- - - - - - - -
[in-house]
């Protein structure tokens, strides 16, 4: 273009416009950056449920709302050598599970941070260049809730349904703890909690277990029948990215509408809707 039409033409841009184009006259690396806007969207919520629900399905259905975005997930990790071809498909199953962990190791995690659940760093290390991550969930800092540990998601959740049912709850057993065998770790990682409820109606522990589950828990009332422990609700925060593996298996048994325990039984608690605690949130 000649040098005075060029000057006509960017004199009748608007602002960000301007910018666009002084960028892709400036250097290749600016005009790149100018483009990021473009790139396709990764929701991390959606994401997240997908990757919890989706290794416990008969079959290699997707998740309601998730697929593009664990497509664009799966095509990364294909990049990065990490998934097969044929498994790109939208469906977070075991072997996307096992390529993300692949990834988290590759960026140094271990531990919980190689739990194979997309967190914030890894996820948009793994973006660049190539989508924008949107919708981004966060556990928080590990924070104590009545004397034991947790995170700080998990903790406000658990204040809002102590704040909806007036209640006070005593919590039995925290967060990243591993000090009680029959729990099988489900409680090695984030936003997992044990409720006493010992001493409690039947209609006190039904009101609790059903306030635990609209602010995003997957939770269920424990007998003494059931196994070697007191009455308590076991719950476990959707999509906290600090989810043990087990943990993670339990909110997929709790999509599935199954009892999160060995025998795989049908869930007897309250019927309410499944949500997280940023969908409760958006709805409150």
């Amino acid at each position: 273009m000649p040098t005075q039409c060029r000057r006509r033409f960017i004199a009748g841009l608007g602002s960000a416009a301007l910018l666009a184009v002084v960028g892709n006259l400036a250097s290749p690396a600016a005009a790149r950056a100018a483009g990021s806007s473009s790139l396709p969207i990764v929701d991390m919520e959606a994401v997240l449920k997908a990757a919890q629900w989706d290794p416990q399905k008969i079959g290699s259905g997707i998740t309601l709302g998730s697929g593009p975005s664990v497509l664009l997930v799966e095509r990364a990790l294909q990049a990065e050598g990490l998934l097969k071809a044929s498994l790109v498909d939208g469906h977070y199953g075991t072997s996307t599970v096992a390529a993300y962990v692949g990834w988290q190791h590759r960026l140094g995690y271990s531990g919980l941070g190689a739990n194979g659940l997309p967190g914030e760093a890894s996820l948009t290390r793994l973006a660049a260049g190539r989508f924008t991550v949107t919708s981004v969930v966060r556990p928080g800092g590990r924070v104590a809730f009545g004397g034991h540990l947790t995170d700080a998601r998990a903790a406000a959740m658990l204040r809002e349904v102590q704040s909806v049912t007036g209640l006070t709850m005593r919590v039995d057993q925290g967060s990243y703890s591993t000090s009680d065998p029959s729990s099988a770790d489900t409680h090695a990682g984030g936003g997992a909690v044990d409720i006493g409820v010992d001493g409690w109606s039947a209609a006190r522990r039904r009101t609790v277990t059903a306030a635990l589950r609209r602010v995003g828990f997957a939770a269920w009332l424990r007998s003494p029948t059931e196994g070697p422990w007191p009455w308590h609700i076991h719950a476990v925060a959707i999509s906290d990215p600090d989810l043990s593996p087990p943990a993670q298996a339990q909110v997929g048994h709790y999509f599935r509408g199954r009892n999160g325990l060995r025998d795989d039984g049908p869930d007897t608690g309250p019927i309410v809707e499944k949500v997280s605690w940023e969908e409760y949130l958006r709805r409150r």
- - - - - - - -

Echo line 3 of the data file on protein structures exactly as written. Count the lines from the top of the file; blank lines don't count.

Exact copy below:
């Amino acid at each position: 273009m000649p040098t005075q039409c060029r000057r006509r033409f960017i004199a009748g841009l608007g602002s960000a416009a301007l910018l666009a184009v002084v960028g892709n006259l400036a250097s290749p690396a600016a005009a790149r950056a100018a483009g990021s806007s473009s790139l396709p969207i990764v929701d991390m919520e959606a994401v997240l449920k997908a990757a919890q629900w989706d290794p416990q399905k008969i079959g290699s259905g997707i998740t309601l709302g998730s697929g593009p975005s664990v497509l664009l997930v799966e095509r990364a990790l294909q990049a990065e050598g990490l998934l097969k071809a044929s498994l790109v498909d939208g469906h977070y199953g075991t072997s996307t599970v096992a390529a993300y962990v692949g990834w988290q190791h590759r960026l140094g995690y271990s531990g919980l941070g190689a739990n194979g659940l997309p967190g914030e760093a890894s996820l948009t290390r793994l973006a660049a260049g190539r989508f924008t991550v949107t919708s981004v969930v966060r556990p928080g800092g590990r924070v104590a809730f009545g004397g034991h540990l947790t995170d700080a998601r998990a903790a406000a959740m658990l204040r809002e349904v102590q704040s909806v049912t007036g209640l006070t709850m005593r919590v039995d057993q925290g967060s990243y703890s591993t000090s009680d065998p029959s729990s099988a770790d489900t409680h090695a990682g984030g936003g997992a909690v044990d409720i006493g409820v010992d001493g409690w109606s039947a209609a006190r522990r039904r009101t609790v277990t059903a306030a635990l589950r609209r602010v995003g828990f997957a939770a269920w009332l424990r007998s003494p029948t059931e196994g070697p422990w007191p009455w308590h609700i076991h719950a476990v925060a959707i999509s906290d990215p600090d989810l043990s593996p087990p943990a993670q298996a339990q909110v997929g048994h709790y999509f599935r509408g199954r009892n999160g325990l060995r025998d795989d039984g049908p869930d007897t608690g309250p019927i309410v809707e499944k949500v997280s605690w940023e969908e409760y949130l958006r709805r409150r």